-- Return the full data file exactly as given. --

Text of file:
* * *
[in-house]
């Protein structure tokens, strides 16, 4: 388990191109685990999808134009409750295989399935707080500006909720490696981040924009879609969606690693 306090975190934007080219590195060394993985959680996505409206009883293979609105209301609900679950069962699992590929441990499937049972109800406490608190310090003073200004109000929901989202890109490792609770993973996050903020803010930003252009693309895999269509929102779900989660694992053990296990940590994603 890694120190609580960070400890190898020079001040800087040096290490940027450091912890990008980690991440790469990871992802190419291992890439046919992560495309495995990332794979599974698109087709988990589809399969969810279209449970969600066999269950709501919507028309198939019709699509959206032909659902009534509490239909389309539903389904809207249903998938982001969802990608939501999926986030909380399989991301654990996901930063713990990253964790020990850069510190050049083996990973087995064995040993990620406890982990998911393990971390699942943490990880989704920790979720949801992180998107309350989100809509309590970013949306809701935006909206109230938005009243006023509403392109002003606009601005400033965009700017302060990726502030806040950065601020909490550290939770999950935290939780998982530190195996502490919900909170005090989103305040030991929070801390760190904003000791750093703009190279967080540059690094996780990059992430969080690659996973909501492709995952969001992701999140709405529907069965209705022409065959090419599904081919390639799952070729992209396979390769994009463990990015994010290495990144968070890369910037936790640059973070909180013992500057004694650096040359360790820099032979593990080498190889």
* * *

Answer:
[in-house]
């Protein structure tokens, strides 16, 4: 388990191109685990999808134009409750295989399935707080500006909720490696981040924009879609969606690693 306090975190934007080219590195060394993985959680996505409206009883293979609105209301609900679950069962699992590929441990499937049972109800406490608190310090003073200004109000929901989202890109490792609770993973996050903020803010930003252009693309895999269509929102779900989660694992053990296990940590994603 890694120190609580960070400890190898020079001040800087040096290490940027450091912890990008980690991440790469990871992802190419291992890439046919992560495309495995990332794979599974698109087709988990589809399969969810279209449970969600066999269950709501919507028309198939019709699509959206032909659902009534509490239909389309539903389904809207249903998938982001969802990608939501999926986030909380399989991301654990996901930063713990990253964790020990850069510190050049083996990973087995064995040993990620406890982990998911393990971390699942943490990880989704920790979720949801992180998107309350989100809509309590970013949306809701935006909206109230938005009243006023509403392109002003606009601005400033965009700017302060990726502030806040950065601020909490550290939770999950935290939780998982530190195996502490919900909170005090989103305040030991929070801390760190904003000791750093703009190279967080540059690094996780990059992430969080690659996973909501492709995952969001992701999140709405529907069965209705022409065959090419599904081919390639799952070729992209396979390769994009463990990015994010290495990144968070890369910037936790640059973070909180013992500057004694650096040359360790820099032979593990080498190889």